- approval of the annual report and the account for the previous year (based on the auditor’s report which is focussed on reviewing the accomplishments of the decisions made at the previous years Assembly and SC meetings);
- approval of annual programme and budget for the coming year (the annual year equals the calendar year);
- election of the members and chair of the Steering Committee and auditors (who are all members of the Assembly);
- every four years, election of the Secretariat for a 4-years period.
The Assembly is chaired by the Chair of the Steering Committee.
Voting at the Assembly is by majority vote of the NCs except voting on financial matters where consensus is required. Voting can also take place by means of email when it is deemed necessary to do so.
3.2 Steering Committee (SC)
- consists of 5 members of the Assembly representing each of the European sub-regions – South, Central, East, West and North. The members are elected by the Assembly for a 4 year term of office. To ensure continuity, one member of the Steering Committee is replaced by a new member on an annual basis. A re-election is possible only after a break-period. The SC is headed by a chair being outside the regional consideration. The chair is elected by the Assembly for a 3 years term of office with the possibility of re-election for another 3 years.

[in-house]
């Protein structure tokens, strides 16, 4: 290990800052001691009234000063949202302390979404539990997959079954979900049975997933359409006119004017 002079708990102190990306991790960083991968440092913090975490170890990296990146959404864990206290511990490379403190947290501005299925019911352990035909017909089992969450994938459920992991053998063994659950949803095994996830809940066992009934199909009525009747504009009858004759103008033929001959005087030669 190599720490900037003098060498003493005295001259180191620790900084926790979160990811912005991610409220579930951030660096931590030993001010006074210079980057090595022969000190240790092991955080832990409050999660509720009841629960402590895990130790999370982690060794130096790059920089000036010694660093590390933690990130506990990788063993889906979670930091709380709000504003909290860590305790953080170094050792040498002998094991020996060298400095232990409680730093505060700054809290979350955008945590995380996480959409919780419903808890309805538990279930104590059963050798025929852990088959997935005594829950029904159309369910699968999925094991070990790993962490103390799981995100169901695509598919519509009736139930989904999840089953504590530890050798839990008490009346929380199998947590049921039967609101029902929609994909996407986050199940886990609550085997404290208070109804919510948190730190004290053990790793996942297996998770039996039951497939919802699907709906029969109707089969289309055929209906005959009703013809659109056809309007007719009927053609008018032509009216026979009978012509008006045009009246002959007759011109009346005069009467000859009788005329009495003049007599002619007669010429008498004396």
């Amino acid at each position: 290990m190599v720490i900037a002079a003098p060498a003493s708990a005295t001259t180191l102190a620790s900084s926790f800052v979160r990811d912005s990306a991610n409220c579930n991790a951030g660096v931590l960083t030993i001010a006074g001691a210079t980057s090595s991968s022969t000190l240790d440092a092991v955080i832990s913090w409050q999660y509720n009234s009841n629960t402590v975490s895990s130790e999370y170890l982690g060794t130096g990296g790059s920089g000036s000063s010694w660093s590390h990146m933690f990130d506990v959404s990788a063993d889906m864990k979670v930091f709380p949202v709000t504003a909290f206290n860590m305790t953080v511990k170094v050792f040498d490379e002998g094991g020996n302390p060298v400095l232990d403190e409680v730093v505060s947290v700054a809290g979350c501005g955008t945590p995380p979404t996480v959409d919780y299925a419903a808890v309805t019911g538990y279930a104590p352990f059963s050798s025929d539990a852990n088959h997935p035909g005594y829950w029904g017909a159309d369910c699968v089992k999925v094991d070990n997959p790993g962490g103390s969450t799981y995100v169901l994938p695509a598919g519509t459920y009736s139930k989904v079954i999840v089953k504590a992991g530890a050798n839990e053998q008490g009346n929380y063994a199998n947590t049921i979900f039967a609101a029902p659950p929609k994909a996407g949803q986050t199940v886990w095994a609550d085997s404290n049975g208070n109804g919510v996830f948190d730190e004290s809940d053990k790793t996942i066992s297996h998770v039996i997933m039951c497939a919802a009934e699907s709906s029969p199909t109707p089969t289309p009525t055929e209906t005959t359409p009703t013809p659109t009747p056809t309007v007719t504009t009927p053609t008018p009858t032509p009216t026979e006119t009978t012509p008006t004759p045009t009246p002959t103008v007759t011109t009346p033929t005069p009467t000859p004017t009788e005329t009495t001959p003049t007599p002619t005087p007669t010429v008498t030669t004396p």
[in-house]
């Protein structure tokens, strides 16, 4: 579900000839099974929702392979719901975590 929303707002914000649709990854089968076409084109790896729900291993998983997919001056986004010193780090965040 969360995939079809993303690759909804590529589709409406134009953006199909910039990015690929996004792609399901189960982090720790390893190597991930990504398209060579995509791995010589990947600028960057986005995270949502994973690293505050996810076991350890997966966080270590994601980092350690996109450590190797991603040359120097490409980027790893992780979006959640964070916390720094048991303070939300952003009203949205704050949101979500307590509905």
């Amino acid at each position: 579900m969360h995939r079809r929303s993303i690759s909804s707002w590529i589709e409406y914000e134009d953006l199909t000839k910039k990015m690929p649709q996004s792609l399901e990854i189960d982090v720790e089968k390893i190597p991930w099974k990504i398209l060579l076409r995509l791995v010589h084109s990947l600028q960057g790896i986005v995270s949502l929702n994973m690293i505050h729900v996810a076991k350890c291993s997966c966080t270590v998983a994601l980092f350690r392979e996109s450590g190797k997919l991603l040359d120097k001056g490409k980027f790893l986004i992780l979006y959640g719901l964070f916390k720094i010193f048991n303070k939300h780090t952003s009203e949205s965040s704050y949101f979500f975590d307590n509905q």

- plans or executes the activities of the ERFP as decided upon by the Assembly of NCs – it evaluates project proposals and makes funding decisions on them.